It is late summer here in Shetland and the light is changing daily. The sun is lower in the sky and the long days are giving way to long nights. But in the garden and in the land flowers are blooming their hearts out.
We are lucky to live in this part of the world. Surrounded by sea and light and air and rolling hills covered in peat and moss, there is a wealth of plant life, including some amazing flowers. This year has been a very good year for wild flowers and we are now in heather season with the hills starting to turn purple and pink, and splashes of vibrant colour appearing in amongst the drying grasses topped with seeds. The summer visiting birds are preparing to fly by eating their fill of the seeds and berries. Even the lark's song pouring down from the sky is silenced while the little brown bird hunts on the ground for food. For some pictures of what Shetland flowers look like in summer have a look at my Flickr stream.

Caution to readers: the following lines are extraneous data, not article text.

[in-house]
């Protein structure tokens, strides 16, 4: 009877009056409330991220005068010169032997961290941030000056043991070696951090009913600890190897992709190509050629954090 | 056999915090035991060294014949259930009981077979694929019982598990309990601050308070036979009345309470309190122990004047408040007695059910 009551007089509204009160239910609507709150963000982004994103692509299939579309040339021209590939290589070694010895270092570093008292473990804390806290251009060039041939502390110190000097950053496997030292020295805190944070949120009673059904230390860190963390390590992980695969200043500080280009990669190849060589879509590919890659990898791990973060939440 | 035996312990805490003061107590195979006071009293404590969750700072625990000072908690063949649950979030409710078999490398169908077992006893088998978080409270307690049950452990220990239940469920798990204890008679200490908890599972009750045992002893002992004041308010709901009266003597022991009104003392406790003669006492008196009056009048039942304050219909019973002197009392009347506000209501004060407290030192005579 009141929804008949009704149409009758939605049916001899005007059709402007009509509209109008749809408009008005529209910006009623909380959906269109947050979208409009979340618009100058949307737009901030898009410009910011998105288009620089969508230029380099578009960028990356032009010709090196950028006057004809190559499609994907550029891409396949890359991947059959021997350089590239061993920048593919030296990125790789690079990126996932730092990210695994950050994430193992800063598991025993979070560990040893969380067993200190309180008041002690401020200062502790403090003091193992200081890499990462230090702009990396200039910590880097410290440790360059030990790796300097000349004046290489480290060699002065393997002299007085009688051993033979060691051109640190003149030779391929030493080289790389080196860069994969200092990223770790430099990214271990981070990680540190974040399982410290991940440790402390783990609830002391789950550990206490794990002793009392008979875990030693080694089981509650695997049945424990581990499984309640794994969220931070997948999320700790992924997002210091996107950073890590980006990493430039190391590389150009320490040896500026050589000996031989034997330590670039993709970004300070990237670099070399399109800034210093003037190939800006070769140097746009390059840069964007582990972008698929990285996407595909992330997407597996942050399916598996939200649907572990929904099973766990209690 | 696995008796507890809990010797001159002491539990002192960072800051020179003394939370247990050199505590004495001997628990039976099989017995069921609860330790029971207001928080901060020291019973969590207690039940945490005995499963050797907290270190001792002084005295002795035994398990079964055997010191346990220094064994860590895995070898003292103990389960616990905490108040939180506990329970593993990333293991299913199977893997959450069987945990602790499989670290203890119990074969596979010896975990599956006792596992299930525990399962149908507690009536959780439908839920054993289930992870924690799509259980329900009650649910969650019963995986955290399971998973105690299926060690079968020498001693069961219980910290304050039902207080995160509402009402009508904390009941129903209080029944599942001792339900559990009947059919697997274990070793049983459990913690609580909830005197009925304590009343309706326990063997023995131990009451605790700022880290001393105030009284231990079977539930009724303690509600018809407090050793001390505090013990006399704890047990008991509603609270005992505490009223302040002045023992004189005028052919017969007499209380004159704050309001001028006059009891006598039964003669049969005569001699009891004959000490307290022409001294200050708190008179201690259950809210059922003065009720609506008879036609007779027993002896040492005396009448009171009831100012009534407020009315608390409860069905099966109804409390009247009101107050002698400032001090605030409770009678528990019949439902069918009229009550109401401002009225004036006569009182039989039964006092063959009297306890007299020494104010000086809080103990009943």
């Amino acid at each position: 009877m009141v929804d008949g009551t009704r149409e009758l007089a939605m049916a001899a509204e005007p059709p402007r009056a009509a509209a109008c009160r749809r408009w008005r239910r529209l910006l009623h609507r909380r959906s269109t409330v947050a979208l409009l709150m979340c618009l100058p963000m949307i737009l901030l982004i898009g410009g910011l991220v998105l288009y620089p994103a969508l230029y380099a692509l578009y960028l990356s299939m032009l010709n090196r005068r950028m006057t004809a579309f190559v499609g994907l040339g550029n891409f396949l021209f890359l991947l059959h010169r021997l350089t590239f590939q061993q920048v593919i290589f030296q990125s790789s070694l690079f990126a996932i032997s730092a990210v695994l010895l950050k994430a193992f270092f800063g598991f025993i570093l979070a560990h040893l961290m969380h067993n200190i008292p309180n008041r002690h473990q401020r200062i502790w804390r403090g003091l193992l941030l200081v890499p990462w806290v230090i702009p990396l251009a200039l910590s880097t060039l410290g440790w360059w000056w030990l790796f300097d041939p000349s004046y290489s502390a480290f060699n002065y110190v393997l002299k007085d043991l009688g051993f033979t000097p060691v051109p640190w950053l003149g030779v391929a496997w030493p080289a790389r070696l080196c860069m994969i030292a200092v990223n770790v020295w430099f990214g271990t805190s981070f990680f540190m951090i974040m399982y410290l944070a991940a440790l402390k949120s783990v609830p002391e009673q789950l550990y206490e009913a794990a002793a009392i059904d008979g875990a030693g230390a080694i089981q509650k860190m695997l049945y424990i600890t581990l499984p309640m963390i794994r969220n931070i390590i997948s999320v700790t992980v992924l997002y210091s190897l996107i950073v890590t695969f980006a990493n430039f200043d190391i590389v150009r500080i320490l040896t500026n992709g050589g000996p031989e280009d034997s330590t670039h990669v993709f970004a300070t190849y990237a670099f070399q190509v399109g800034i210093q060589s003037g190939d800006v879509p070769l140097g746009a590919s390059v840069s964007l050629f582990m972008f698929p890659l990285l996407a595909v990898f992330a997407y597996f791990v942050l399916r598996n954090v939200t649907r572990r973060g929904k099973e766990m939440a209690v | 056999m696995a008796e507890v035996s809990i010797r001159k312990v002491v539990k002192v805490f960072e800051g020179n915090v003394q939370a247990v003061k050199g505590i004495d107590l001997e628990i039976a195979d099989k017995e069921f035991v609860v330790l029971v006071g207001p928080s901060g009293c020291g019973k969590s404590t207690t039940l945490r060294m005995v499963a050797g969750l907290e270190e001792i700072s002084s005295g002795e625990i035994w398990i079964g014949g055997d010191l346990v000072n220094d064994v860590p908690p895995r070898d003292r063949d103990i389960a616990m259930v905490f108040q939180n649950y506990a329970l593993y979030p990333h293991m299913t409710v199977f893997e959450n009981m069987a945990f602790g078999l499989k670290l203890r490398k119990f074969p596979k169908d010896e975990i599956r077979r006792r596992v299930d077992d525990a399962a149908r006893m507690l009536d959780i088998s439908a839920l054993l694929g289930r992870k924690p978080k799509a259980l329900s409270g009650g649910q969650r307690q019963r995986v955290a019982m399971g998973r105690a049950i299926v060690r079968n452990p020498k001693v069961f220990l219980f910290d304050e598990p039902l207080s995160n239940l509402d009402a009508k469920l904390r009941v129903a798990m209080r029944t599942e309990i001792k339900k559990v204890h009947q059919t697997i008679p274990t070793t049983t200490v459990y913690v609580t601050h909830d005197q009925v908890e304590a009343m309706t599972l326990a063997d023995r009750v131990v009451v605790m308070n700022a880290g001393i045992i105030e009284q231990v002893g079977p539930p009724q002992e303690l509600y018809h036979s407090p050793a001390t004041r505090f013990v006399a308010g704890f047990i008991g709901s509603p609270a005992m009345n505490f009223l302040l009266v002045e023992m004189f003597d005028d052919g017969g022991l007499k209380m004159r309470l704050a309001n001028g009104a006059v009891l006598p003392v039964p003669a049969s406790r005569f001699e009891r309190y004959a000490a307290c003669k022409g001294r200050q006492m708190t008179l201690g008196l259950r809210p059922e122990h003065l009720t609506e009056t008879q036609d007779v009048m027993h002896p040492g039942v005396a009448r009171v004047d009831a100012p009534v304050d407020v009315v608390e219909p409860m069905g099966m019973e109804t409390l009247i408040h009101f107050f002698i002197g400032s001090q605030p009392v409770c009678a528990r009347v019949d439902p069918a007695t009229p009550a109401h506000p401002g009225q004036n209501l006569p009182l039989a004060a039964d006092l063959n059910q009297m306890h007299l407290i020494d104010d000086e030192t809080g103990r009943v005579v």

Our garden is looking good too. One side of the plot is wild with native plants and grasses growing wherever they like while on the other side we have poppies, roses, pansies and violas, herbs and trees and bushes all putting on a lovely display of colour.
We like our colour up here in Yell. How about this representation of the colours of the isles in sample tweeds? I love the way it captures the colours I see on my walk to work. Brilliant!
Across the water a friend-of-the-blog has sent in a link to someone who is commemorating summer in a different way. Sort of like a reverse tapestry, Caroline Larsen paints gardens (and other subjects) as though they are made of yarns. Oh, what fun! Enjoy the rest of the Northern Hemisphere's summer, everyone.